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This article in JEQ

  1. Vol. 37 No. 5, p. 1691-1700
     
    Received: Dec 3, 2007


    * Corresponding author(s): Piet.Lens@wur.nl
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doi:10.2134/jeq2007.0630

Biological Alkylation and Colloid Formation of Selenium in Methanogenic UASB Reactors

  1. Markus Lenzab,
  2. Martijn Smita,
  3. Patrick Bindera,
  4. Adriaan C. van Aelstc and
  5. Piet N. L. Lens *ad
  1. a Sub-Department of Environmental Technology, Wageningen Univ., Bomenweg 2, 6700 EV Wageningen, The Netherlands
    b Institute for Ecopreneurship, Univ. of Applied Sciences Northwestern Switzerland (FHNW), Gründenstrasse 40, 4132 Muttenz, Switzerland
    c Lab. of Plant Cell Biology, Wageningen Univ., Arboretumlaan 4, 6703 BD Wageningen, The Netherlands
    d UNESCO-IHE Inst. for Water Education, Westvest 7, 2611 AX Delft, The Netherlands

Abstract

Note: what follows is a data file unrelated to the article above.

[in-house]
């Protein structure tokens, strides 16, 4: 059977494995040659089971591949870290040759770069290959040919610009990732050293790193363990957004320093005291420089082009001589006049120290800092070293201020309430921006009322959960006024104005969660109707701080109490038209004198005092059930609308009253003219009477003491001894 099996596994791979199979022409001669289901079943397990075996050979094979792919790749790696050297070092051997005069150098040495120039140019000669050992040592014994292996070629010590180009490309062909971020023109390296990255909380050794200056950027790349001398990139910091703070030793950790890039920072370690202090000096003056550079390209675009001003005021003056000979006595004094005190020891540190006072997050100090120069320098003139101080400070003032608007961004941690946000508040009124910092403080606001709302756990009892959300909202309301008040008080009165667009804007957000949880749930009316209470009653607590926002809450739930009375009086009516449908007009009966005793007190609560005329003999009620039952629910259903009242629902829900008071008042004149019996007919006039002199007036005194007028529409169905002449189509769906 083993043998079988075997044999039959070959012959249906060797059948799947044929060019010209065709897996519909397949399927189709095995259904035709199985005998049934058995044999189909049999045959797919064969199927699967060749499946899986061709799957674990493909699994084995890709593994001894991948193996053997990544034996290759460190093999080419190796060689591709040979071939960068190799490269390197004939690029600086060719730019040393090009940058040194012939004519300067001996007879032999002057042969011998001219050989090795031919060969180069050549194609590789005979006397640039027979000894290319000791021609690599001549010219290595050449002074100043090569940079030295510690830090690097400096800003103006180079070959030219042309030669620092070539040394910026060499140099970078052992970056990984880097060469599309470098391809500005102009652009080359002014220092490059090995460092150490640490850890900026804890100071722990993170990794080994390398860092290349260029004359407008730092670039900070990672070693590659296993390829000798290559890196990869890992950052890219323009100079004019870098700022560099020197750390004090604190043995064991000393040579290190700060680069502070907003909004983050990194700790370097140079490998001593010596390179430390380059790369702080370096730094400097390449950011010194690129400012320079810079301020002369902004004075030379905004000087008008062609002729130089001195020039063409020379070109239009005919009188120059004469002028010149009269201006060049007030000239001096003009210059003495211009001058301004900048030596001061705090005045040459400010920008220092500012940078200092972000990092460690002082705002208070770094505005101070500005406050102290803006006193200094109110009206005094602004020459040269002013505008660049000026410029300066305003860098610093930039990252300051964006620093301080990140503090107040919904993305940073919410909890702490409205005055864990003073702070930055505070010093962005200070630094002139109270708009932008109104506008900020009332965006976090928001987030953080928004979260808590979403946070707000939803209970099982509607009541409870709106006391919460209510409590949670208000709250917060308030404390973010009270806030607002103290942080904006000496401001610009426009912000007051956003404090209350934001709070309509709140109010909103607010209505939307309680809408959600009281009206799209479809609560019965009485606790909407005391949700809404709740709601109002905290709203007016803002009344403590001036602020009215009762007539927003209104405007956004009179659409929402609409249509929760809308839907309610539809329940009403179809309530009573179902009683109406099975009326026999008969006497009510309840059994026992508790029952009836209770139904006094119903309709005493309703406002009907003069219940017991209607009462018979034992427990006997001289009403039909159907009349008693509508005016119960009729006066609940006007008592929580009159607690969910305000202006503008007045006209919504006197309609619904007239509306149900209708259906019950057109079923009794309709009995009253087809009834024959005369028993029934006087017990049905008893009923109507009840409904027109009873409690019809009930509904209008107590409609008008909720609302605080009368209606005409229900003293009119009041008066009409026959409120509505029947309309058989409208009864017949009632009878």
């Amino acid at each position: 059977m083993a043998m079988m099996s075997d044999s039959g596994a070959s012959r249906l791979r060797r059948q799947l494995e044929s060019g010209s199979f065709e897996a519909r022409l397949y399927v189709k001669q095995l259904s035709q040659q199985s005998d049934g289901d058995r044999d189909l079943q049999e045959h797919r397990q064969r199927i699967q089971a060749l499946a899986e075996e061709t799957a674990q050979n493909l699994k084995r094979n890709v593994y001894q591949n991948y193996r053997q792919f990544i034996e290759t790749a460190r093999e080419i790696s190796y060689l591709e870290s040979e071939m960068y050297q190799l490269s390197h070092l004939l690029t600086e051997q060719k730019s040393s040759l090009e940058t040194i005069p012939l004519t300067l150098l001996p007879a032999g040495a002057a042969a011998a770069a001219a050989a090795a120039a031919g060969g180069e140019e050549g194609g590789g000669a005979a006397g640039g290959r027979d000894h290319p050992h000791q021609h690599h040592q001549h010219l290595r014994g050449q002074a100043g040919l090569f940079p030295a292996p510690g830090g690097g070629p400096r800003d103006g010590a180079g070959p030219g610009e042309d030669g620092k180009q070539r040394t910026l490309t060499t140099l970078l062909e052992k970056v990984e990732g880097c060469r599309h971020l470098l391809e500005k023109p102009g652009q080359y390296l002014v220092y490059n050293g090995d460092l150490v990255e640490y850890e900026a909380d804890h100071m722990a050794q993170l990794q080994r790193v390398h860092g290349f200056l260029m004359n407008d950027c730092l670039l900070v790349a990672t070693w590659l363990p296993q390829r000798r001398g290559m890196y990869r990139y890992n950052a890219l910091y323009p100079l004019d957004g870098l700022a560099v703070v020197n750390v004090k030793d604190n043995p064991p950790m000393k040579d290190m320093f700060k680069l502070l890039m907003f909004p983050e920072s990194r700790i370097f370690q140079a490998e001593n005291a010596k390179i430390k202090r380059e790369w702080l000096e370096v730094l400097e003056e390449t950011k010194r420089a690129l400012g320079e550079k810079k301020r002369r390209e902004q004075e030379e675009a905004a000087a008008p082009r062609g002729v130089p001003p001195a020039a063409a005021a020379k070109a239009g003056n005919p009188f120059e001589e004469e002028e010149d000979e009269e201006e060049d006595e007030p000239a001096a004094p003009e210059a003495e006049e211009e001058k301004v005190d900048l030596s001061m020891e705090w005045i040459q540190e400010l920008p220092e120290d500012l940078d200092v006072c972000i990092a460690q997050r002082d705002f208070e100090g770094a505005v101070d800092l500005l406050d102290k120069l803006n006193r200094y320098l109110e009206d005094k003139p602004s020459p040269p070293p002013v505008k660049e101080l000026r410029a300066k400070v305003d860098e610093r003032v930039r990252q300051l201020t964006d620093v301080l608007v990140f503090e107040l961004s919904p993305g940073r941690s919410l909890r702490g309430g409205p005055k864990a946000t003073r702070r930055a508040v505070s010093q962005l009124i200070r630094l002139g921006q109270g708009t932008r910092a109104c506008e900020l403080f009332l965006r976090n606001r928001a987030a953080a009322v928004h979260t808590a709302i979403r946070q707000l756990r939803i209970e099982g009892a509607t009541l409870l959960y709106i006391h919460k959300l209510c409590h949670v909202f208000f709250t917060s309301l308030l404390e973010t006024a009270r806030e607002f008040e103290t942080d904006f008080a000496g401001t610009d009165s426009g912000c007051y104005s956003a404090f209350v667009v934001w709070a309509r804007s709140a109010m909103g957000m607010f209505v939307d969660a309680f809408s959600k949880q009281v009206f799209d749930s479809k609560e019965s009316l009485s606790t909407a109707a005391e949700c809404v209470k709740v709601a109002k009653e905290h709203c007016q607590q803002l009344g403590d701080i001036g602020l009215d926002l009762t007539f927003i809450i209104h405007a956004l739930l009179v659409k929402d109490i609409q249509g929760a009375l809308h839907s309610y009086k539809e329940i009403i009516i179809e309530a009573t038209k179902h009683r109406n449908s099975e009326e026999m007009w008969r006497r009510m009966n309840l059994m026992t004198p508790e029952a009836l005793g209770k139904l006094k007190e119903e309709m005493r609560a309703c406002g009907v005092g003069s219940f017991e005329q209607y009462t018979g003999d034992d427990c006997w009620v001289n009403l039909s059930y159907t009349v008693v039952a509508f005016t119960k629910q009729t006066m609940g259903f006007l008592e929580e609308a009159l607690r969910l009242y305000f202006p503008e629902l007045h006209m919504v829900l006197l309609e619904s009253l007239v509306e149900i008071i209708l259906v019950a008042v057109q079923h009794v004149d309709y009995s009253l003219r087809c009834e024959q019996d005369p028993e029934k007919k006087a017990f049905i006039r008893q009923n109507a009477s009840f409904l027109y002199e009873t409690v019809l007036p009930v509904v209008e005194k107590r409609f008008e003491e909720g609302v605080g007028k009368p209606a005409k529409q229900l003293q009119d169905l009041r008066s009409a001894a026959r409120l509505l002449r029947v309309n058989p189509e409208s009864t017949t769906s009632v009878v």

Bioalkylation and colloid formation of selenium during selenate removal in upflow anaerobic sludge bed (UASB) bioreactors was investigated. The mesophilic (30°C) UASB reactor (pH = 7.0) was operated for 175 d with lactate as electron donor at an organic loading rate of 2 g COD L−1 d−1 and a selenium loading rate of 3.16 mg Se L−1 d−1 Combining sequential filtration with ion chromatographic analysis for selenium oxyanions and solid phase micro extraction gas chromatography mass spectrometry (SPME-GC–MS) for alkylated selenium compounds allowed to entirely close the selenium mass balance in the liquid phase for most of the UASB operational runtime. Although selenate was removed to more than 98.6% from the liquid phase, a less efficient removal of dissolved selenium was observed due to the presence of dissolved alkylated selenium species (dimethylselenide and dimethyldiselenide) and colloidal selenium particles in the effluent. The alkylated and the colloidal fractions contributed up to 15 and 31%, respectively, to the dissolved selenium concentration. The size fractions of the colloidal dispersion were: 4 to 0.45 μm: up to 21%, 0.45 to 0.2 μm: up to 11%, and particles smaller than 0.2 μm: up to 8%. Particles of 4 to 0.45 μm were formed in the external settler, but did not settle. SEM-EDX analysis showed that microorganisms form these selenium containing colloidal particles extracellularly on their surface. Lowering the temperature by 10°C for 6 h resulted in drastically reduced selenate removal efficiencies (after a delay of 1.5 d), accompanied by the temporary formation of an unknown, soluble, organic selenium species. This study shows that a careful process control is a prerequisite for selenium treatment in UASB bioreactors, as disturbances in the operational conditions induce elevated selenium effluent concentrations by alkylation and colloid formation.

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